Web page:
Here are a few of them made with illusion cord and 4 mm beads using “polyhedral angle weave” (which is just regular angle weave used to make the various polygons that make up a polyhedron).

BeadMechanics_JSNearMiss11

The first one is a truncated triakis tetrahedron, which has 12 pentagon and 4 hexagon faces:

BeadMechanics_JSNearMiss2

This was easy to make and only needs 42 beads. It’s fairly small and makes a nice little beaded bead!

The next is a chamfered dodecahedron. This is similar to a truncated icosahedron but with ten more hexagons:

BeadMechanics_JSNearMiss4

This one has 120 beads and works really well. It’s a bit bigger than a truncated icosahedron and looks very round, definitely one of my favourites!

The third is a rectified truncated icosahedron. This is basically a truncated icosahedron with triangles added between all the faces:

BeadMechanics_JSNearMiss6

This one has 180 beads and is less round but is still an interesting shape!

The next is an expanded truncated icosahedron, which is sort of like a truncated icosahedron version of a rhombicosidodecahedron. It has triangle, square, pentagon and hexagon faces:

BeadMechanics_JSNearMiss7

This has a lot more beads – 360 in total – and is much bigger than the others. It was a struggle to keep it looking reasonably symmetric, but the patterns made up by the combination of pentagons or hexagons surrounded by triangles and squares are really quite pretty.

The last one is a snub rectified truncated icosahedron and is like a truncated icosahedron version of a snub dodecahedron. It’s made up from triangles, pentagons and hexagons:

BeadMechanics_JSNearMiss10

This is larger still at 450 beads and does not work well at all! The faces are just too far away from regular to work with identical beads and it just wasn’t possible to get it to be symmetric. Well, not all experiments work! I’ll definitely be making some of the smaller ones again though!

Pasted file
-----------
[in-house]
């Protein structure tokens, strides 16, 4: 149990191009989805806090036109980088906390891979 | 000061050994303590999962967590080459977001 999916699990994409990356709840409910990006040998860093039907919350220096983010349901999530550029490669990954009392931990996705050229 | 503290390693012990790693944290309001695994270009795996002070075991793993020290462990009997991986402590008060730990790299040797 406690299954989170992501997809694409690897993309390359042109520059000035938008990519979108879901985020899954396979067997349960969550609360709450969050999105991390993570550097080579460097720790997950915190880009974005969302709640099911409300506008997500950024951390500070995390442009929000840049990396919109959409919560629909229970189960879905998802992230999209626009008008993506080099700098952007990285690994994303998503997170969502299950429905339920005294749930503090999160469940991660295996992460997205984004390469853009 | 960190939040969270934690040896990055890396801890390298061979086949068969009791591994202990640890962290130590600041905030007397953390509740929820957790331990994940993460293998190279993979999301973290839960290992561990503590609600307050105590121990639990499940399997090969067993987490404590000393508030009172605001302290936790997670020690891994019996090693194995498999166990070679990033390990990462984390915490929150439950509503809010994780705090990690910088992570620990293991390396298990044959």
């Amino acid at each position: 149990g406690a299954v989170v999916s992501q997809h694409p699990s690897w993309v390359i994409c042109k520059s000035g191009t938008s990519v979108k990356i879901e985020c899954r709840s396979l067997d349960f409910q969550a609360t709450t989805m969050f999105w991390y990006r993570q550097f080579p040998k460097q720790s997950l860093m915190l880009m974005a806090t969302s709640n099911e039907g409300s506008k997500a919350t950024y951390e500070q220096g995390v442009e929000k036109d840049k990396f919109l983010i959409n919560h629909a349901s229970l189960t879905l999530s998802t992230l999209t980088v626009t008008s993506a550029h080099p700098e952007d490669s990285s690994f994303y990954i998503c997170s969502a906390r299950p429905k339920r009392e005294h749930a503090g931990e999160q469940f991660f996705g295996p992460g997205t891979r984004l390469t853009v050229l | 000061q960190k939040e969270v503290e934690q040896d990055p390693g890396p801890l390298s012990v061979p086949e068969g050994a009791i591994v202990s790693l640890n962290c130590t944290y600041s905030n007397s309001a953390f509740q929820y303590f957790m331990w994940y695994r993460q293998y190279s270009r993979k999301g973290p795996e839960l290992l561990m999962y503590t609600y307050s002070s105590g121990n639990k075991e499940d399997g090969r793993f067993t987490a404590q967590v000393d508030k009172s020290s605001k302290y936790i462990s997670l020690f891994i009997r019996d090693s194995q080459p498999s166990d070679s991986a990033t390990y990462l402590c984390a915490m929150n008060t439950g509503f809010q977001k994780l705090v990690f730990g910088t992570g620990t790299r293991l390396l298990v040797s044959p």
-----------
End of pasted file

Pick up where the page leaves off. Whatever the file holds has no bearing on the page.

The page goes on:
Beaded machines, Beadwork, Tutorials

Oval Kaleidocycle Tutorial

This video of a kaleidocycle made from peyote ovals was the first post on my blog almost four years ago.

The tape on my hands in the video is to cover up scrapes from rowing, not beading the kaleidocycle – and since I can’t go out to row at the moment I took the opportunity instead to finish the tutorial for it that I drafted several years ago to share with you all!

Tutorial

This tutorial is also available as a pdf!

This kaleidocycle is made from six tetrahedrons. Each tetrahedron is made from six peyote ovals. The ovals are all identical apart from the two accent colours used in the pattern. There are then two different combinations of the ovals to form the tetrahedra – pattern 1 and pattern 2, which is a mirror image of pattern 1.

Continue reading

Beadwork, Tutorials

PDF Tutorials

I’ve now finished creating pdf versions of all the tutorials here on the blog – added to the two from last week are the Folding Cube and the gyroelongated square bipyramid kaleidocycle, which I’ve renamed Solar Cycle since it’s easier to say and the shape makes me think of a simple drawing of the sun!

Here are all four tutorials – click on the name to download the pdf!

Folding Cube

BeadMechanics_FoldingCubePDF

Solar Cycle

BeadMechanics_SolarCycle

Spherical Harmonics

BeadMechanics_SphericalHarmonics

Trefoil Knot Kaleidocycle

BeadMechanics_TrefoilKnot

Happy Beading!

Beadwork, International Beading Week

International Beading Week

I’m really pleased to say that I’m going to be an Ambassador for this year’s International Beading Week! I’m already planning beading activities and putting together some patterns and tutorials to share with everyone to celebrate the week!

IBW Logo